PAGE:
Thousands of police in Turkey have surrounded the Incirlik air base used by NATO forces in what some are saying is a reaction to a new coup attempt.
Over 7,000 armed police with rifles and armored TOMA vehicles surrounded the base in Adana in an effort to thwart a second anticipated coup.
Which brings us to today, and the news that NATO’s critical Incirlik Air Base was hours ago completely blocked off by Turkey, with all inputs and outputs to the Adana base having been closed according to Turkey’s Hurriyet among rumors of yet another coup.
As the Turkish Minister for European Affairs, Omar Celik, tweeted moments ago, this is just a routine “safety inspection”, although it has not stopped local papers from speculating that a a second Gulen-inspired coup attempt may be underway.
ADANA'dayım. İncirlik veya Adana'daki başka yerle ilgili bir sıkıntı yok. Genel güvenlik değerlendirmesi de yaptık. Herhangi bir sorun yok
— Ömer Çelik (@omerrcelik) July 30, 2016
Hurriyet has raised concern that the closing may be tied to an attempt by the Erdogan regime to prevent a second coup attempt.
Some 7,000 armed police with heavy vehicles have surrounded and blocked the Incirlik air base in Adana used by NATO forces, already restricted in the aftermath of a failed coup. Unconfirmed reports say troops were sent to deal with a new coup attempt.
Hurriyet reported earlier that Adana police had been tipped off about a new coup attempt, and forces were immediately alerted. The entrance to the base was closed off. Security forces armed with rifles and armored TOMA vehicles used by Turkish riot police could be seen at the site in photos taken by witnesses.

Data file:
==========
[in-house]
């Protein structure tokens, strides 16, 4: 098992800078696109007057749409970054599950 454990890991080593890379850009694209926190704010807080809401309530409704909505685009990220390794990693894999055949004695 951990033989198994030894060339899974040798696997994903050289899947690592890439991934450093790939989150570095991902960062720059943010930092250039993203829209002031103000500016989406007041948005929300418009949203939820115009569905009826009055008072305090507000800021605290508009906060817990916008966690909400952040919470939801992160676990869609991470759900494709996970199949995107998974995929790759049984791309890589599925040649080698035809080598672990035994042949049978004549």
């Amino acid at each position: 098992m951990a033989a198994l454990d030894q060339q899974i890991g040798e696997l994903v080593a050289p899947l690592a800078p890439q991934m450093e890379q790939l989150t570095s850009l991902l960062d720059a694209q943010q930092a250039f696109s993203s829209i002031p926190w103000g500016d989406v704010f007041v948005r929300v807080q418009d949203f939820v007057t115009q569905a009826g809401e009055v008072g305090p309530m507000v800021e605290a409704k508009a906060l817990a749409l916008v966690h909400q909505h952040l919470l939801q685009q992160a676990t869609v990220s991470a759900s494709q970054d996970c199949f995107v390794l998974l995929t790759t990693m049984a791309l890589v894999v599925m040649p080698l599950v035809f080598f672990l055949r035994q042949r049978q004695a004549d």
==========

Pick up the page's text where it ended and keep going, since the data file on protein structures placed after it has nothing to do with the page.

— Brasco_Aad (@Brasco_Aad) July 30, 2016
Indeed, the massive presence of armed police supported by heavy vehicles calls into question the Turkish government’s official line that the lock down at the Incirlik base is merely a “safety inspection.”?
— Levent Tekin (@Levent_Tekin) July 30, 2016
Local media has focused on the base after the failed coup in Turkey occurred the night of July 15. Although the main scenes of the events were Istanbul and Ankara, Incirlik was shut down for a time by local authorities shortly after the putsch, and several Turkish soldiers from the base were deemed by Turkish officials to be involved in the overthrow attempt.
The lockdown at Incirlik follows a massive wave of protests on Thursday when pro-Erdogan nationalists took to the streets yelling “death to the US” and called for the immediate closure of the Incirlik base. Security personnel dispersed the protesters before they were able to make it to the base.
And while there has been no official statement from US armed forces stationed at Incirlik at this time, the situation continues to develop in front of the air bBase as more heavy trucks have been dispatched to surround and block access to the critical military facility.
— Conflict News (@Conflicts) July 30, 2016
It is unclear if Erdogan is naive enough to think that he can out-bluff and out-bully the US and keep Incirlik hostage until he gets Gulen repatriated by Obama on a silver platter, a hostage “tit for tat” we first described two weeks ago. If so, one wonders, if he is doing so alone, or with the moral support of others, perhaps such recently prominent enemies of Erdogan as Vladimir Putin. Recall that just over a month ago Erdogan publicly apologized to Putin for downing the Russian Su-24 fighter jet in November, and called Putin “a friend.”
Finally, at least as of this moment, it appears that theairspace around Incirlik is closed.
— Serbo-Canadian (@SerboCanada) July 31, 2016